Posts Tagged - shell

A Rails 7 compatible bin/dev for heroku local

Rails 7 introduced a new bin/dev wrapper to launch and manage your Rails server, CSS watcher, and JS bundler into a single process, managed by foreman. This is quite handy for running everything with a single command. But what if you’re deploying to Heroku and using the Heroku CLI’s heroku local to run things locally? Or if you’re a fan of one of the other tools that manage processes based on your Procfile?

I’ve got you covered!

bin/dev for heroku local

The biggest, and most obvious change is swapping out the executable. Mostly this is to do with heroku local using the :<subcommand> style CLI interface. Let’s compare foreman, heroku local, and bin/dev doing similar things to see how their CLIs differ.

# start the web and css processes
$ foreman start web,css
$ heroku local:start web,css
$ bin/dev web,css

It turns out bin/dev explicitly calls the foreman start command. So a quick heroku local version of the same would be:

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Verbose Shell Scripts for Future You

Command line tools and shell builtins can offer both a short- and long-form way to specify options. Sometimes these are also called short and long flags, respectively. The upshot is a user experience with two ways to specify the same option. A short and terse way. And a longer, more verbose way.

$ curl -HLsS
# ⬆ is the same as ⬇
$ curl --head --location --silent --show-error

Both ways are useful, neither right nor wrong, and each with their own trade offs to consider.

Why Both?

Meme: Girl shrugging and asking, "Why don't we have both?" Why are there two ways to say the same thing?

It’s a good question. One I’ve asked too. But I’ve not found a definitive answer. Perhaps the truth is lost to history at this point?

From what I can tell, originally (i.e., the early/original *nix flavored OSes) there were only single-character options. At some point multi-character options were added, possibly via GNU.

Along the way the sheer number of options also grew, a lot. Is this a cause and effect relationship, a correlation, or pure happenstance? I don’t know. But today we have A LOT of options, and often multiple ways to express them.

Let’s talk about the trade offs and when to use each style.

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Git Clean: Delete Already-Merged Branches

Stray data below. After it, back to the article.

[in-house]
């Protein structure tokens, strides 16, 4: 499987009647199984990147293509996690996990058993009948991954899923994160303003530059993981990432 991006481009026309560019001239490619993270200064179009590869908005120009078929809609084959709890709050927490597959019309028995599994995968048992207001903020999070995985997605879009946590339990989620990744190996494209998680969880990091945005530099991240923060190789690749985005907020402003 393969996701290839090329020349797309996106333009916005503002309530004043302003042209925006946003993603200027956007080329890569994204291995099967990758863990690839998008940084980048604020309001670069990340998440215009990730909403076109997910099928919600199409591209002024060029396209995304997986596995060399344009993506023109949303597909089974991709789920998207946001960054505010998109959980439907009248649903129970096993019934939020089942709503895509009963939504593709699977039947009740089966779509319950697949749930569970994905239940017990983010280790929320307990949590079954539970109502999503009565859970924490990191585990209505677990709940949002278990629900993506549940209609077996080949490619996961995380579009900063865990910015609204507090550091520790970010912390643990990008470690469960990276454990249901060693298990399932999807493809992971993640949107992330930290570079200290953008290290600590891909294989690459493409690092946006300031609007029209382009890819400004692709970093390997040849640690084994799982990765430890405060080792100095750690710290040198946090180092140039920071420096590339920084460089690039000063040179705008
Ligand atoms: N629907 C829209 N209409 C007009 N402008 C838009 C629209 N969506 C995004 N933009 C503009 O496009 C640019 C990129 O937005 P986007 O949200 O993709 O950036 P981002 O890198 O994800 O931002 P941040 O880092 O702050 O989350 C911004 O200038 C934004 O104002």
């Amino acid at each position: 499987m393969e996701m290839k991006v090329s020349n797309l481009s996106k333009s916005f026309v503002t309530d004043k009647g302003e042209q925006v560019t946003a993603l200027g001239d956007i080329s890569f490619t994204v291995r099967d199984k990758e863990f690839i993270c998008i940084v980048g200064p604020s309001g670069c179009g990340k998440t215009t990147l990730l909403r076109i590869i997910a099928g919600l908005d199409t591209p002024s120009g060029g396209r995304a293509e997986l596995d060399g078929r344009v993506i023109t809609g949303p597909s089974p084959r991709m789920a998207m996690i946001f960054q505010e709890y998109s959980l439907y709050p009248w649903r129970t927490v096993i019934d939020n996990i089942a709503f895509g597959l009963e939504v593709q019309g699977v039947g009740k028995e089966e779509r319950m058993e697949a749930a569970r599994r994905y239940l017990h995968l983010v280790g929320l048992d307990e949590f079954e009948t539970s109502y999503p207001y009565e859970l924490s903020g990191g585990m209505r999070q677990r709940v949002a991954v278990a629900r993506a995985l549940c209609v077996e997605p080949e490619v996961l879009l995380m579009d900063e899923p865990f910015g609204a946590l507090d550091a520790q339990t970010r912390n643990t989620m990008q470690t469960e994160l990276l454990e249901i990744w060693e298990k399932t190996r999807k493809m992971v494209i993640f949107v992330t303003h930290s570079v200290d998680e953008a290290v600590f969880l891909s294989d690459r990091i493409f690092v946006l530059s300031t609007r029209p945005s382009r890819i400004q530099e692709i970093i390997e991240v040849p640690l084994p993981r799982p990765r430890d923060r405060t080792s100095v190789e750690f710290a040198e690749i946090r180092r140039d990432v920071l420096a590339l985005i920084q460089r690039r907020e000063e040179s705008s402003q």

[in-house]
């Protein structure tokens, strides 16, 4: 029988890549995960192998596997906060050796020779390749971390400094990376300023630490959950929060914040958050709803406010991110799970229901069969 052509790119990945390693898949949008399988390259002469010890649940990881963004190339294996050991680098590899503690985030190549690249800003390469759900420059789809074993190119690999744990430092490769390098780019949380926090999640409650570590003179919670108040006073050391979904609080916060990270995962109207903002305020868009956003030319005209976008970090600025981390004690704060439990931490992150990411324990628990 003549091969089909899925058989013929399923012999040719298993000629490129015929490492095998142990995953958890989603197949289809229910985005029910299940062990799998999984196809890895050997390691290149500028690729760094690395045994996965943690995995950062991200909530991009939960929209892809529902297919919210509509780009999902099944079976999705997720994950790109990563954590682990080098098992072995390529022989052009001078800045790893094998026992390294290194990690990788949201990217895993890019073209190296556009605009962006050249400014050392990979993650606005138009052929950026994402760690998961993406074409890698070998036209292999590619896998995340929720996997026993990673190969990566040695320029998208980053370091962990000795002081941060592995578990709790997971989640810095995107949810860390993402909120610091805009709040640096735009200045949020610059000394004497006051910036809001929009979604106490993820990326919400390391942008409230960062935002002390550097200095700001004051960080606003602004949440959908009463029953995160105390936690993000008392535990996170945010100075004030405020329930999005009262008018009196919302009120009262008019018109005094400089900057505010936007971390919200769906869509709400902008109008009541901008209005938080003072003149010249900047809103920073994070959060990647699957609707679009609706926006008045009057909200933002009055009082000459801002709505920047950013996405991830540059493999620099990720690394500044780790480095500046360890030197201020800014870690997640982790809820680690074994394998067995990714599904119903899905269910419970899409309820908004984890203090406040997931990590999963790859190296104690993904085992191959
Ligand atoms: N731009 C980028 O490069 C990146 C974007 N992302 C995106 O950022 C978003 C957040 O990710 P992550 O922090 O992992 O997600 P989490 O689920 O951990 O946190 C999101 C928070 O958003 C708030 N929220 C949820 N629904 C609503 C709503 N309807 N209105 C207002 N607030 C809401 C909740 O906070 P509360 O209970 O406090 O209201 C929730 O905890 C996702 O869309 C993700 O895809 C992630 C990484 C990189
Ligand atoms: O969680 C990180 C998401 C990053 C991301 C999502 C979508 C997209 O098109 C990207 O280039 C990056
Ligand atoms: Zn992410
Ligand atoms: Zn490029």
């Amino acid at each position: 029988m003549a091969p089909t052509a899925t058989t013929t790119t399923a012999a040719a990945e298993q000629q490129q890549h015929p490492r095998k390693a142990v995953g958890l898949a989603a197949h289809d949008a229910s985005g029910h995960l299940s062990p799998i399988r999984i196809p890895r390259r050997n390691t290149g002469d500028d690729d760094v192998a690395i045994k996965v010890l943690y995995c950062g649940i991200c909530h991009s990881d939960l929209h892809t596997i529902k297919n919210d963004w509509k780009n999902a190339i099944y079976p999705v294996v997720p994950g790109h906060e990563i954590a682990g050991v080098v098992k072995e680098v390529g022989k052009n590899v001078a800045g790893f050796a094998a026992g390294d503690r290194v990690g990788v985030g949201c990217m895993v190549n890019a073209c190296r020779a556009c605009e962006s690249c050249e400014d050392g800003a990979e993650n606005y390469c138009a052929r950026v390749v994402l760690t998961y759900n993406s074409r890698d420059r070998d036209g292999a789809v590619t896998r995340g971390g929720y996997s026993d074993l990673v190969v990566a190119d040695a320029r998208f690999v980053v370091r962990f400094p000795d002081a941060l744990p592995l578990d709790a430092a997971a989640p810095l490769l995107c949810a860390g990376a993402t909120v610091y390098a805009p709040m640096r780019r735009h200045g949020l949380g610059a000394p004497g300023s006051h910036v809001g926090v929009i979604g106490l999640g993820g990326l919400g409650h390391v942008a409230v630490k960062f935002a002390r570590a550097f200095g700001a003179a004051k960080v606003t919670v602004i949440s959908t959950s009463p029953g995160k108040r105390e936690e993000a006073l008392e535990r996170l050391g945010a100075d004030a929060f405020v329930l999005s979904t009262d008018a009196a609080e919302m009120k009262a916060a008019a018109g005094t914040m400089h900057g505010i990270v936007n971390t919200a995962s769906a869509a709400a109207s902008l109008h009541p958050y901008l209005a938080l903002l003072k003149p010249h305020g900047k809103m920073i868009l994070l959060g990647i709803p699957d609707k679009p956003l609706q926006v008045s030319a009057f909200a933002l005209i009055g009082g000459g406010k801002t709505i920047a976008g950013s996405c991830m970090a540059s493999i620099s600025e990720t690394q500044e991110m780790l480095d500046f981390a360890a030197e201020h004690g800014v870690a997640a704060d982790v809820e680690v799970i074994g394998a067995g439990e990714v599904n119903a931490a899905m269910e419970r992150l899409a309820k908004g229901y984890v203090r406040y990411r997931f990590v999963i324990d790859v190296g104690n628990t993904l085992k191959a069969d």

To delete local branches which have already been merged into main:

$ git branch --merged main | grep -v "\* main" | xargs -n 1 git branch -d

You can omit the main branch argument to remove local branches which have already been merged into the current HEAD:

$ git branch --merged | grep -v "\*" | xargs -n 1 git branch -d

Breaking it down

We start by getting a list of local branches which have already been merged into the current branch (i.e. HEAD)

$ git branch --merged

* main

We then pipe that to grep to match on the "\*" character, inverting that match via -v to get all merged branches sans the current one.

$ git branch --merged | grep -v "\*"


Finally we pipe that list in to xargs so we can strip apart the input and pass it on to a new command. We use -n 1 to ensure at most one argument is taken from the input to be passed to the invocation of the new command. The resulting commands that xargs will invoke are effectively

$ git branch -d add_new_user_gravatar_links
$ git branch -d assign_unique_key_to_uploads
$ git branch -d remember_the_last_activity_per_user
$ git branch -d update_kaminari_to_thread_safe_version

Pulling it all back together, we have

$ git branch --merged | grep -v "\*" | xargs -n 1 git branch -d

Deleted branch add_new_user_gravatar_links
Deleted branch assign_unique_key_to_uploads
Deleted branch remember_the_last_activity_per_user
Deleted branch update_kaminari_to_thread_safe_version

And there you have it. Go forth and clean up!

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